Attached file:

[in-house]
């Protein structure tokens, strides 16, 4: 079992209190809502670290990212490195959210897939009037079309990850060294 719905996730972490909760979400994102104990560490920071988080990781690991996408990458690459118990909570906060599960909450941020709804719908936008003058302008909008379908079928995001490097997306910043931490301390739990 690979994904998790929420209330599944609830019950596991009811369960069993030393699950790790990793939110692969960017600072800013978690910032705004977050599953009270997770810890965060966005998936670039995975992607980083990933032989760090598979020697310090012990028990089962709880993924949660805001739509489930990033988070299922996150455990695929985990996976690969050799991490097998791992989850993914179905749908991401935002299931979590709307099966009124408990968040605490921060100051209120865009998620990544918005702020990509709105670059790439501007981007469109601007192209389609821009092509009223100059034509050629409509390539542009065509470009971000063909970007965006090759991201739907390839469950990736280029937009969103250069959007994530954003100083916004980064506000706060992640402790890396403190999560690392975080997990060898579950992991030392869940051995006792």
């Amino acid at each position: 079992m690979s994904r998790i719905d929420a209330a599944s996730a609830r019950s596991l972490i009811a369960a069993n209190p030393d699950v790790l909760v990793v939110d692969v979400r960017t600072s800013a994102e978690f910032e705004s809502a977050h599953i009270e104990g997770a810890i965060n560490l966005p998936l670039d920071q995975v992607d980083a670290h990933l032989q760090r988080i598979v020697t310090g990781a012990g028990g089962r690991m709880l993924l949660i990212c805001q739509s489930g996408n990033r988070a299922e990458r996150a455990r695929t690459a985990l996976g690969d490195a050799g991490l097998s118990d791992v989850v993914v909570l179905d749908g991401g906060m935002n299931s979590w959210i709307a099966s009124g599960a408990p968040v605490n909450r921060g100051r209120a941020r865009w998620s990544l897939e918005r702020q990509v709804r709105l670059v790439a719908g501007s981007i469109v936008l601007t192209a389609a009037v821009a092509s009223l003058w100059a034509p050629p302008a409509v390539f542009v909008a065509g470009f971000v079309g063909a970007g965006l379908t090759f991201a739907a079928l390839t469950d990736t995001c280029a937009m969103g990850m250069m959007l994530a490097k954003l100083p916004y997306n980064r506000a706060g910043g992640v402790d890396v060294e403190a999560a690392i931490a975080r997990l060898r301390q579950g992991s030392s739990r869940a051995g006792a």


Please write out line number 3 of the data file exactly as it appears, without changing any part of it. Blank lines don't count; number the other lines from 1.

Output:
């Amino acid at each position: 079992m690979s994904r998790i719905d929420a209330a599944s996730a609830r019950s596991l972490i009811a369960a069993n209190p030393d699950v790790l909760v990793v939110d692969v979400r960017t600072s800013a994102e978690f910032e705004s809502a977050h599953i009270e104990g997770a810890i965060n560490l966005p998936l670039d920071q995975v992607d980083a670290h990933l032989q760090r988080i598979v020697t310090g990781a012990g028990g089962r690991m709880l993924l949660i990212c805001q739509s489930g996408n990033r988070a299922e990458r996150a455990r695929t690459a985990l996976g690969d490195a050799g991490l097998s118990d791992v989850v993914v909570l179905d749908g991401g906060m935002n299931s979590w959210i709307a099966s009124g599960a408990p968040v605490n909450r921060g100051r209120a941020r865009w998620s990544l897939e918005r702020q990509v709804r709105l670059v790439a719908g501007s981007i469109v936008l601007t192209a389609a009037v821009a092509s009223l003058w100059a034509p050629p302008a409509v390539f542009v909008a065509g470009f971000v079309g063909a970007g965006l379908t090759f991201a739907a079928l390839t469950d990736t995001c280029a937009m969103g990850m250069m959007l994530a490097k954003l100083p916004y997306n980064r506000a706060g910043g992640v402790d890396v060294e403190a999560a690392i931490a975080r997990l060898r301390q579950g992991s030392s739990r869940a051995g006792a």